And to think that I faced this building from my bedroom getting up for school every morning and eyed penny-loafered girls arriving to work at its columned central archway—which symbolized career aspiration and literary tradition then but denotes nouveau riche now! Back then it housed Houghton Mifflin (HM), one of three nearby book publishers (Little Brown and Beacon Press were the others) intellectually inspiring all ilks of Bostonians from Brahmin to break-even (the Hill's demographics then), particularly with their curbside disposals of book proofs, overstocks and discards, which I scooped up eagerly.
Now, rechristened Maison Vernon to reflect its new use and target clientele, its entry has been fancily retrofit with the twirling topiary, brand-name banner, cast-iron grillwork, striped herringbone marble flooring and détails classiques befitting the haute couture française that inspired its overhaul. Regardez:
The arts décoratifs of its seven luxury floor-through flats encompass authentique French oak herringbone floors, handcrafted Français inspiré plaster moldings, and even Sélection Maison Vernon, an assortiment of wines and liqueurs "exclusively sourced in France for Maison Vernon residents," as its website boasts.
Architects Meyer & Meyer boast the equivalent on their site: "Maison Vernon simultaneously embodies the essence of historic Beacon Hill in its grandeur of yesterday, today and tomorrow. The result is seven iconic residences which we hope to leave as the new reference of Bostonian elegance.”
Yes, they've splendidly infused the interior with the classical spirit of the façade, for the outside-to-inside continuity HM's cramped offices, fluorescent lights and piles of books awaiting shipment (or disposal) didn't allow. But this is hardly the "grandeur of yesterday" of my youth, when we lived a few doors down at 61 Mt. Vernon St. in the early '70s.
First built c.1850 (as its curlicued cast-iron gate and rails with granite posts and frames signify), it was rebuilt in Beacon Hill bowfront style around World War I to accommodate five French flats extending back to Pinckney Street. This yielded the convenience of one-floor townhouse living without the stair-climbs the traditional rowhouses necessitated (further mitigated by an Otis elevator and a dumbwaiter).
But this commodity came at a price for us. Though splashed with some of Maison Vernon's delicate detailing, our first-floor condo unit was cramped with the spatial compromises that come with affordability. Two dark parallel corridors connected the foyer and kitchen with the back bedrooms, having little more use than to get us from point A to point B.
Still, this was Beacon Hill. And I had an additional rare privilege: two bedrooms, courtesy of the old servants' corridor that accessed my colorfully painted, pompon-festooned "circus room" en route from the kitchen through my father's home office to the hall to my larger, brighter Pinckney Street bedroom.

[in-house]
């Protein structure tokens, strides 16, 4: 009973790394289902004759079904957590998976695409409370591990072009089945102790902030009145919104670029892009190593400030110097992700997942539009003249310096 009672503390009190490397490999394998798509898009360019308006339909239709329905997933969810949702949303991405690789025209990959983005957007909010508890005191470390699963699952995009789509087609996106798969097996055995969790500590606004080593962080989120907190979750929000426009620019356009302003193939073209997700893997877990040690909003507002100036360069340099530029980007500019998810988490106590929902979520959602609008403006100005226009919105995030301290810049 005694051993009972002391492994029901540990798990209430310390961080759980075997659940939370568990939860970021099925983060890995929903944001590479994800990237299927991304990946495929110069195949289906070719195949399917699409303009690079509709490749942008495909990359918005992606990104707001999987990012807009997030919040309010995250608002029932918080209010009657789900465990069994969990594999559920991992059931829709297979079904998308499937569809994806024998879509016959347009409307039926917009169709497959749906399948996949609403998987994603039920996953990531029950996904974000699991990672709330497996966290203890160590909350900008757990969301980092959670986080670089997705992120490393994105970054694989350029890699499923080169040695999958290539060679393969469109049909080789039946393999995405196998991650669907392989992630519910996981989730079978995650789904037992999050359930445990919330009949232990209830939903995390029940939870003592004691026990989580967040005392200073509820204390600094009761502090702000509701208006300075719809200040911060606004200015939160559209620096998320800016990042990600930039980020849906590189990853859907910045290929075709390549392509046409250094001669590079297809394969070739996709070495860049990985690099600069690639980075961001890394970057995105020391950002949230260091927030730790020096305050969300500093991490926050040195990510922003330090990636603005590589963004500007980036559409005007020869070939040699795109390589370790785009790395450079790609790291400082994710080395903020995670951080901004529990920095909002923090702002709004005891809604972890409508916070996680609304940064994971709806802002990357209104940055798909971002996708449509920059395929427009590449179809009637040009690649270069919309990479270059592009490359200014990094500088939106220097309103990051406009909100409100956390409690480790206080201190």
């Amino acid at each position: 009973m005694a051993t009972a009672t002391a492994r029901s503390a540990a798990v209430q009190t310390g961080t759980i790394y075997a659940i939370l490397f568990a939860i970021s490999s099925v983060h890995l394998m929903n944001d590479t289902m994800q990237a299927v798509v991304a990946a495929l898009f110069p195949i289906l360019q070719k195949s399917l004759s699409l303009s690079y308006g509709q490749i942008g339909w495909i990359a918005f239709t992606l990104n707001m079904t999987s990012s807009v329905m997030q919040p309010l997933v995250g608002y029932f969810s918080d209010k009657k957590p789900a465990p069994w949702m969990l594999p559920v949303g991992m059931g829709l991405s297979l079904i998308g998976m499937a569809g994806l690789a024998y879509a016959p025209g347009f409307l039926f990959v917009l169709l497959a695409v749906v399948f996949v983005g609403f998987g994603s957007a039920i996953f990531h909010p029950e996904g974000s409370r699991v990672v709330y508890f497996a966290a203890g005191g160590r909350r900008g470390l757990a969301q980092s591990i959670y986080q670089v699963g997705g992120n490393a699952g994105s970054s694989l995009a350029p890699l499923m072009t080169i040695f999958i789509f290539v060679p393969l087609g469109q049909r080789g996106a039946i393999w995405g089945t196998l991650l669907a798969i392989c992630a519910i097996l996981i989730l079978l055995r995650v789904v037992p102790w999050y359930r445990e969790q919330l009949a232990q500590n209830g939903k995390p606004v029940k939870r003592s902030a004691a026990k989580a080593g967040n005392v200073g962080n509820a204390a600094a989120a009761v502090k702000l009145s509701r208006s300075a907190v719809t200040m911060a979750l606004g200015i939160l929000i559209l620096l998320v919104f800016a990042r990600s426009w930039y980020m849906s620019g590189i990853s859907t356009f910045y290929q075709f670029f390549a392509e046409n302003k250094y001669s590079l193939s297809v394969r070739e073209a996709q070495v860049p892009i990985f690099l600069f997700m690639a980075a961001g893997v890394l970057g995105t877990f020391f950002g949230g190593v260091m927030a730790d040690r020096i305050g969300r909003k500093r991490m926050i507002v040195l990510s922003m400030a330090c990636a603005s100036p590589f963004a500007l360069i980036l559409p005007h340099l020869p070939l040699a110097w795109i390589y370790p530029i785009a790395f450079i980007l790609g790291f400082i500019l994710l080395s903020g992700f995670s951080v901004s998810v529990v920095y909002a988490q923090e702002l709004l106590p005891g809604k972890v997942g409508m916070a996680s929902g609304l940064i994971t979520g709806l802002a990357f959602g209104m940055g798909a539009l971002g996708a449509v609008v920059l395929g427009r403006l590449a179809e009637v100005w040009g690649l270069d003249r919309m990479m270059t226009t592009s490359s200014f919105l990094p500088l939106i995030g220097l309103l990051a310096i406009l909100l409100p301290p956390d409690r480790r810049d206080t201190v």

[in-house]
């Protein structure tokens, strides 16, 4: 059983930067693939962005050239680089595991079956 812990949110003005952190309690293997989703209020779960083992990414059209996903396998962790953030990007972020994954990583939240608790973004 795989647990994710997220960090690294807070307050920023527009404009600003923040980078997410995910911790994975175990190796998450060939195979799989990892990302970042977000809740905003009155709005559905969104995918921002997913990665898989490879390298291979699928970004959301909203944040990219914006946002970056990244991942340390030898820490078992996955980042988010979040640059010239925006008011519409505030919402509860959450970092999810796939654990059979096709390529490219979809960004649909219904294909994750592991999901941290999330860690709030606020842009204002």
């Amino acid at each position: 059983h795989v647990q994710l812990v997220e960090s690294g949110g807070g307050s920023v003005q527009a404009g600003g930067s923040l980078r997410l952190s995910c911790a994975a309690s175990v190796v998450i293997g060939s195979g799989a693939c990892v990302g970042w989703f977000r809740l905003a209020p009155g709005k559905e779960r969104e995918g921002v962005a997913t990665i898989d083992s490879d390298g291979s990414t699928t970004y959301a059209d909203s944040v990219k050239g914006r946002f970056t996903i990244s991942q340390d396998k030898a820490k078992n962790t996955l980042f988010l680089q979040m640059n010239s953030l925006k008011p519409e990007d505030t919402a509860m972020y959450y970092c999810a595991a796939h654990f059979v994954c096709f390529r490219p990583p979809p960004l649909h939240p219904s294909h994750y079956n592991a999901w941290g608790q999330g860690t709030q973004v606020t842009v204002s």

From there, stories spun before me, ranging from pleasurable to pathetic. The former included an ogling of my first crush, my upstairs neighbor Celia, tomboyishly sporting a football jersey. The latter was as downbeat as the rain that fell on the little brother–big sister row I witnessed from my window: "I'm gonna tell Mommy on you!" "Oh? What are you going to say?" He screeched something like "Shut up!" She ran off, leaving him walking in the rain, bawling, with no head covering. I wanted to cry for him.
|Photo courtesy of the City of Boston Archives|
The well-proportioned beauty of the house's tall living-room windows, Corinthian pilasters, oriental cast-iron balcony fretwork, classical balustrade, octagonal cupola and cobblestoned entrance court made me envy David, the schoolmate who had the privilege of playspace unlimited. Nor did I feel he deserved it, after the time he taunted me and stuck a piece of tape on my knapsack as I passed by on the way home from our school.
No. 89 was rebuilt in brownstone in the 19th century and redesigned in brick in 1925 to make it more "Beacon Hill." At first I was fooled into thinking it was a Hill original; the giveaways of its age are the anachronistic lintel arches, the equality of the window sizes on the top two floors, and the three-door garage, designed for the unheard-of in the Hill's heyday: the automobile.
Which made it an ideal setting for the aptly titled but ineptly scripted 1975 TV series, Beacon Hill. Modeled on Upstairs, Downstairs, this short-lived show concerned an upperclass family, the Lassiters, at the time of Prohibition in the 1920s, and their up-and-down relations with their servants, with whom they shared a common Irish heritage, slightly narrowing the caste gap.
The evening the show debuted, my other upstairs neighbor Chris was staying overnight with a friend nearby, which put Chris in the right place at the right time to be a handful of Beacon Hill residents interviewed by The Boston Globe on their reactions to the show. With the unusually effete eloquence for an 8-year-old only child I envied him for, Chris told the Globe that the characters were "a boring class of people who don't get on with each other." ("Did TV find 'Beacon Hill'?", The Boston Globe, August 26, 1975) Which may have made him a spokesman for the Hill's viewers in general, for the show was canceled after 11 of its 13 episodes.
And now, as a correspondent for Boston Homes magazine who writes about pricey luxury properties for sale in Boston, I can't say that I can find Beacon Hill either—because I can no longer afford it.
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